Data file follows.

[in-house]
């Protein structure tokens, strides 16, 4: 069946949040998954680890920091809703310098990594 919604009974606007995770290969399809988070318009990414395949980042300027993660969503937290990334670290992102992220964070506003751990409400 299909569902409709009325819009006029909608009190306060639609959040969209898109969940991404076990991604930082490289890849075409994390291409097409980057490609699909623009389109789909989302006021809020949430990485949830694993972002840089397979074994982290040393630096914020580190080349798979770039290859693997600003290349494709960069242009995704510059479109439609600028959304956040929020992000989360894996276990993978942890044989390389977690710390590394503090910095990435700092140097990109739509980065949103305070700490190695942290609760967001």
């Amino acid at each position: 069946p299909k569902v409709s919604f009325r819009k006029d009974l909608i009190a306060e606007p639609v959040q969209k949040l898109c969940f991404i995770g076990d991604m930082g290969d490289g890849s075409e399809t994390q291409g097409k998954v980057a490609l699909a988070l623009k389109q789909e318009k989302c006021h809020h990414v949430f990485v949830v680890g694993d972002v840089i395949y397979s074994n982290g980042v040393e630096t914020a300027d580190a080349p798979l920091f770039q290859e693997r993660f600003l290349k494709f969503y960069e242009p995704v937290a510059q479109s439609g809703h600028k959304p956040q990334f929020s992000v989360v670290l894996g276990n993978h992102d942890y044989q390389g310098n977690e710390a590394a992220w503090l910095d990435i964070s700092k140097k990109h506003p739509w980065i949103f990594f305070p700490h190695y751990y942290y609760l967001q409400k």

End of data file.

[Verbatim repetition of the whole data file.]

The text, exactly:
[in-house]
């Protein structure tokens, strides 16, 4: 069946949040998954680890920091809703310098990594 919604009974606007995770290969399809988070318009990414395949980042300027993660969503937290990334670290992102992220964070506003751990409400 299909569902409709009325819009006029909608009190306060639609959040969209898109969940991404076990991604930082490289890849075409994390291409097409980057490609699909623009389109789909989302006021809020949430990485949830694993972002840089397979074994982290040393630096914020580190080349798979770039290859693997600003290349494709960069242009995704510059479109439609600028959304956040929020992000989360894996276990993978942890044989390389977690710390590394503090910095990435700092140097990109739509980065949103305070700490190695942290609760967001």
């Amino acid at each position: 069946p299909k569902v409709s919604f009325r819009k006029d009974l909608i009190a306060e606007p639609v959040q969209k949040l898109c969940f991404i995770g076990d991604m930082g290969d490289g890849s075409e399809t994390q291409g097409k998954v980057a490609l699909a988070l623009k389109q789909e318009k989302c006021h809020h990414v949430f990485v949830v680890g694993d972002v840089i395949y397979s074994n982290g980042v040393e630096t914020a300027d580190a080349p798979l920091f770039q290859e693997r993660f600003l290349k494709f969503y960069e242009p995704v937290a510059q479109s439609g809703h600028k959304p956040q990334f929020s992000v989360v670290l894996g276990n993978h992102d942890y044989q390389g310098n977690e710390a590394a992220w503090l910095d990435i964070s700092k140097k990109h506003p739509w980065i949103f990594f305070p700490h190695y751990y942290y609760l967001q409400k």